Provides information on mindfulness, how to practice it and how it can help with mental health problems.

Your stories

Is this a 'mindfulness revolution'?

Chris Cox
Posted on 12/05/2014

Mindfulness and the art of tea

Shalini blogs for us about mindfulness and the art of tea, as part of our Happy Monday campaign.

Posted on 12/02/2014

A diary of mindfulness, week one - automatic pilot

The first in a series of 8 blogs about taking a course in mindfulness based cognitive therapy for depression.

Clare Foster
Posted on 25/09/2012

Is mindfulness right for me?

Although many people can benefit from mindfulness, not everyone finds it helpful. Some people find mindfulness can help if you:

  • struggle with negative thoughts and feelings that you would like to have more control over
  • find it hard to switch off and relax
  • worry a lot about events you cannot control
  • would like to reduce stress

However, you might find that it just doesn't suit you or doesn't meet your needs. Before you decide to try mindfulness, it might be helpful to think about these questions:

Am I comfortable being aware of my thoughts and feelings?

Mindfulness involves becoming more aware of your thoughts and feelings, which can sometimes make people initially feel worse. If you are concerned about this but still want to give mindfulness a try, you might want to attend a course delivered by a qualified practitioner or check that the practitioner has experience of different mental health conditions.

Sometimes it puts me in touch with feelings I've been pushing away. In the long term that's better but at the time it can be really distressing.

How well am I feeling?

It's not usually a good idea to start learning mindfulness when you're very unwell because it can be hard to get the most out of it, and you may find it distressing at first. If you're currently experiencing a serious episode of a mental health problem, you might want to seek treatment and support for that, then try mindfulness when you're feeling better.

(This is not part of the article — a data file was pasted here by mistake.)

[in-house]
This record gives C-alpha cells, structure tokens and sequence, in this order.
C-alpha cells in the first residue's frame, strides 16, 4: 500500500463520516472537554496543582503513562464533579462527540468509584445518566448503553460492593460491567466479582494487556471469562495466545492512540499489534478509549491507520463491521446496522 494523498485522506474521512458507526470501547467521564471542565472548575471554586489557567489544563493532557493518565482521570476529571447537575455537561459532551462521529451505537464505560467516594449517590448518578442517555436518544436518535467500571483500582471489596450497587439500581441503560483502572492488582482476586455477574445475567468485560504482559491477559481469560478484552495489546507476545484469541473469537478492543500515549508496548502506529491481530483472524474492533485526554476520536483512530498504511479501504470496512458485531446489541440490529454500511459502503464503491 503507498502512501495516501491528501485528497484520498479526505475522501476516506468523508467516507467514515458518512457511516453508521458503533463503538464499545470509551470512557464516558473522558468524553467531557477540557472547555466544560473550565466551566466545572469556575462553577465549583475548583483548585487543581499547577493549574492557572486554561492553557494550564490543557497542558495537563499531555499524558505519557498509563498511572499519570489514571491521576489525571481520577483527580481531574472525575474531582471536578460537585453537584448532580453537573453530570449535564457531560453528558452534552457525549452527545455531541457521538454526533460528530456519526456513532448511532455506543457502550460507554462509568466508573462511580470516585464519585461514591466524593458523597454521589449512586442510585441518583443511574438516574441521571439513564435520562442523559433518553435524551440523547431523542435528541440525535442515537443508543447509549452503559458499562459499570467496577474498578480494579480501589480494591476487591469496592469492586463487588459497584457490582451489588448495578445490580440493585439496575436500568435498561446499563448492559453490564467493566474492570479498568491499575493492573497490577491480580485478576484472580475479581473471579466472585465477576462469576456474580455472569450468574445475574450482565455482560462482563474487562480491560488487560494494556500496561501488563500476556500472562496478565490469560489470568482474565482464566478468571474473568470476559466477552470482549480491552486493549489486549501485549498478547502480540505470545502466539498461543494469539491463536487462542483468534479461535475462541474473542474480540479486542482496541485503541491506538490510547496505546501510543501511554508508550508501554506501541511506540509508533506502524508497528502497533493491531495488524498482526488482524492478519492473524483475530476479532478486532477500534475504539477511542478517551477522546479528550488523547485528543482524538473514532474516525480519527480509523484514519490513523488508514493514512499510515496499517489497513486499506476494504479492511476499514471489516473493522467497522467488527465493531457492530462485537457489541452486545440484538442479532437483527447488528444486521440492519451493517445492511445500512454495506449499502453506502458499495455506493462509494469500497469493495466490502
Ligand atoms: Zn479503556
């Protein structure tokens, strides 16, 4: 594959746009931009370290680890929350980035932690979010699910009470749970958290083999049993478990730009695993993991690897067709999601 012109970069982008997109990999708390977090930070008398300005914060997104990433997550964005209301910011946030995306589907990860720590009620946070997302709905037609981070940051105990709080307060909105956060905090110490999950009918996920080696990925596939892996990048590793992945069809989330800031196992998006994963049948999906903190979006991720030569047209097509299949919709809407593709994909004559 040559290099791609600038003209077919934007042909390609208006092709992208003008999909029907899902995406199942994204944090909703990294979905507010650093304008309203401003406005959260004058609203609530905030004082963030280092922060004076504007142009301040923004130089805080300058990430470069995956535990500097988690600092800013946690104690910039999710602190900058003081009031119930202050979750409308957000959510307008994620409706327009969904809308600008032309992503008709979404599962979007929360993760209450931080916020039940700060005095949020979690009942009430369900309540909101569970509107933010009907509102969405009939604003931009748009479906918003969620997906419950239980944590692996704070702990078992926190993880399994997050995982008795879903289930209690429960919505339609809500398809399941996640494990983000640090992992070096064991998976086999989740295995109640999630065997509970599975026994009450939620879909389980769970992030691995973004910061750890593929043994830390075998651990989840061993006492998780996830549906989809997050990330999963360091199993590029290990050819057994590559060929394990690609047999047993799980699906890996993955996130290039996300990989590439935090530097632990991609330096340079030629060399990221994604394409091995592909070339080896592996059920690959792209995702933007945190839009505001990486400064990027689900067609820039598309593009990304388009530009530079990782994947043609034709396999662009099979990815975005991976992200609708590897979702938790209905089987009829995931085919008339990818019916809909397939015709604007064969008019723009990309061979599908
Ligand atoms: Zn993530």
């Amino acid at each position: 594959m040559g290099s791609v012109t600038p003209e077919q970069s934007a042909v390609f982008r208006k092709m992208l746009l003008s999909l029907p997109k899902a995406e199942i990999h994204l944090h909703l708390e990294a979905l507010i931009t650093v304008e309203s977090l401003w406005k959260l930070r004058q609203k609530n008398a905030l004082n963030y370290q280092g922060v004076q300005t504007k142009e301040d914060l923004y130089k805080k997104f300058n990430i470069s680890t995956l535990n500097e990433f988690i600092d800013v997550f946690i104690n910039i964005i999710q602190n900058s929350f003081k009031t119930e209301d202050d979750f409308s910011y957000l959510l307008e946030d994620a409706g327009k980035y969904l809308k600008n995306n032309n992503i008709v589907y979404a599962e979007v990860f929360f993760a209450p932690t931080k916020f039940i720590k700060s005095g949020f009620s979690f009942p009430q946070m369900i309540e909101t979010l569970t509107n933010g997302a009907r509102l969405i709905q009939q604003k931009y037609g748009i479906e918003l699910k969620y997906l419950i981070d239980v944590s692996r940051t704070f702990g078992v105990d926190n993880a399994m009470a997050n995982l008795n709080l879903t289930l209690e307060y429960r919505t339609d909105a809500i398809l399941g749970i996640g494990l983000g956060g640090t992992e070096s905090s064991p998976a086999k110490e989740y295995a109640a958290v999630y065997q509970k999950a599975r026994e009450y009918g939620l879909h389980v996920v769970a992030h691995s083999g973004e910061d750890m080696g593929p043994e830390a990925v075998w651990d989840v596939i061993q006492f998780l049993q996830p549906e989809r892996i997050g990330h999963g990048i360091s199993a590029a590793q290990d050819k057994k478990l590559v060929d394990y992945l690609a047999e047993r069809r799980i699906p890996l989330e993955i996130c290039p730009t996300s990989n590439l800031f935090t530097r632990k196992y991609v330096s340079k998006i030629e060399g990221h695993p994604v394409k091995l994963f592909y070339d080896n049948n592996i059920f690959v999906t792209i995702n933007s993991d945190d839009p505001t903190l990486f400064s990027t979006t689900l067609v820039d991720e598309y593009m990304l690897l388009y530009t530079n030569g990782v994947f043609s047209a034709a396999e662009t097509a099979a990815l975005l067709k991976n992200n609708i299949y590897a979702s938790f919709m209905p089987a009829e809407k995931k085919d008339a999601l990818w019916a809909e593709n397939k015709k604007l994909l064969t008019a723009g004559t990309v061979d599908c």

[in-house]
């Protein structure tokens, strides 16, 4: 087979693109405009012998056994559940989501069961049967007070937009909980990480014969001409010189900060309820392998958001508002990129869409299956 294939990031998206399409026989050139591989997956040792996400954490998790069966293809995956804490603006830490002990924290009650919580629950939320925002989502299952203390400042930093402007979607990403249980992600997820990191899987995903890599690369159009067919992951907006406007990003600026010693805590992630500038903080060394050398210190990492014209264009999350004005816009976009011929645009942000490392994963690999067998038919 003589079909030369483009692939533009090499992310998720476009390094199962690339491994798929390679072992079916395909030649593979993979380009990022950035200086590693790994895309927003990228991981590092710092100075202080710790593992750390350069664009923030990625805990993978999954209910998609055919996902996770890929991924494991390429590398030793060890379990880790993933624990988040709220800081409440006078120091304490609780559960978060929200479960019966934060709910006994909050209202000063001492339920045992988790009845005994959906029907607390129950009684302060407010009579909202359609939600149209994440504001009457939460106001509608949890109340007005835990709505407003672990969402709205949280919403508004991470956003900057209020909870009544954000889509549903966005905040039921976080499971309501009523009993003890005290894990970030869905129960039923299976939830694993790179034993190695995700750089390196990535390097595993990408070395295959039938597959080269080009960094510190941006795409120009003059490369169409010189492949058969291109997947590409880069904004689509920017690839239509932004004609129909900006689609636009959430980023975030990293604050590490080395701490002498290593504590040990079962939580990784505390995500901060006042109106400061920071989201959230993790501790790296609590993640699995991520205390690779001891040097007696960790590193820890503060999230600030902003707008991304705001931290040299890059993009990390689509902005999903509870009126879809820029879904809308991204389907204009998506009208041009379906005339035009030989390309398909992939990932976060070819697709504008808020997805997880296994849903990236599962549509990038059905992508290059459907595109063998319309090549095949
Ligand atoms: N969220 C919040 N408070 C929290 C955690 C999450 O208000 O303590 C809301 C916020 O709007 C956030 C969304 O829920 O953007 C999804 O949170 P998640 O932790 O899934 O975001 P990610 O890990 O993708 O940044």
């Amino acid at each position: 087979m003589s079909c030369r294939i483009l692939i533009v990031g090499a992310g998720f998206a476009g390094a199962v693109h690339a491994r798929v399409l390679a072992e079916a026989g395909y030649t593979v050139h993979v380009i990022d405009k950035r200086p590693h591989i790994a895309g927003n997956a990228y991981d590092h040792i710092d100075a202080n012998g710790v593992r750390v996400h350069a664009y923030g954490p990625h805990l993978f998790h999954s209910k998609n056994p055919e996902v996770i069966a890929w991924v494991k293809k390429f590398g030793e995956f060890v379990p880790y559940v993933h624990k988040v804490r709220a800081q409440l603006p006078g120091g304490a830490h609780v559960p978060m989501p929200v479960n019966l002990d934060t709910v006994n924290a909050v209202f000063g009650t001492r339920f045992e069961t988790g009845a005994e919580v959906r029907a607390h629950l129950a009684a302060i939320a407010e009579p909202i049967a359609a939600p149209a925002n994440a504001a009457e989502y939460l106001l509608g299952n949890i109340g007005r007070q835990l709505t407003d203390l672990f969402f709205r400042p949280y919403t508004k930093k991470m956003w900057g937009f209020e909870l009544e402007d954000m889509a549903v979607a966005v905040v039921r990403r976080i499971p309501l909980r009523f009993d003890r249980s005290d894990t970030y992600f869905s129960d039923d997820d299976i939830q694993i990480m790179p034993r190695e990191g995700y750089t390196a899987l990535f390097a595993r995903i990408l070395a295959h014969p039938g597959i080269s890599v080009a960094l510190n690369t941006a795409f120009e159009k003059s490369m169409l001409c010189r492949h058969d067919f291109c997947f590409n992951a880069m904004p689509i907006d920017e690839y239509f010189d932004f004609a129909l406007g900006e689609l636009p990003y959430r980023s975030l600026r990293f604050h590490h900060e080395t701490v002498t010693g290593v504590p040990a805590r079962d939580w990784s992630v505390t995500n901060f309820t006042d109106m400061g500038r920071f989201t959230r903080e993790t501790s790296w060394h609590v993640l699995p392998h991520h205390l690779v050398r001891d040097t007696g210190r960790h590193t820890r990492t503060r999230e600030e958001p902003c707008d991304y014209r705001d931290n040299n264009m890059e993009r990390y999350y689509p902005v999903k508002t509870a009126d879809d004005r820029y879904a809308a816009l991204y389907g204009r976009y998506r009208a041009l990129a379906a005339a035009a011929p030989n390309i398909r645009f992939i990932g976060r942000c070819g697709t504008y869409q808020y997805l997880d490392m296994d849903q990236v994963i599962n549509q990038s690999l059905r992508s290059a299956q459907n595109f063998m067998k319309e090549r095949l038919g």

When I'm battling a bad bout of anxiety and depression, the negative cycle that comes with the depression can make mindfulness seem like an infuriating task, thus creating this never-ending cycle.

Would I prefer one-to-one support?

If you're attending a mindfulness course, you're likely to be in a group and there may not be time to get individual support to discuss your problems in detail. You might also not feel comfortable exploring your thoughts and feelings with a group of people. See our page on mindfulness courses for different options.

As I suffer from severe social anxiety, taking part in all the activities in front of other people made my symptoms worse rather than better.

Do I want support for a specific issue?

Mindfulness tends to focus on thoughts and feelings more generally. If you want help with a specific problem, then you might find a more focused treatment is helpful. It is also possible that the person leading the mindfulness session may not have specialist skills or knowledge in mental health.

Am I able to put the work in?

Learning mindfulness can take time. Attending a mindfulness course usually involves committing to practising in between sessions, which can be quite demanding.

This information was published in April 2016. We will revise it in 2019.

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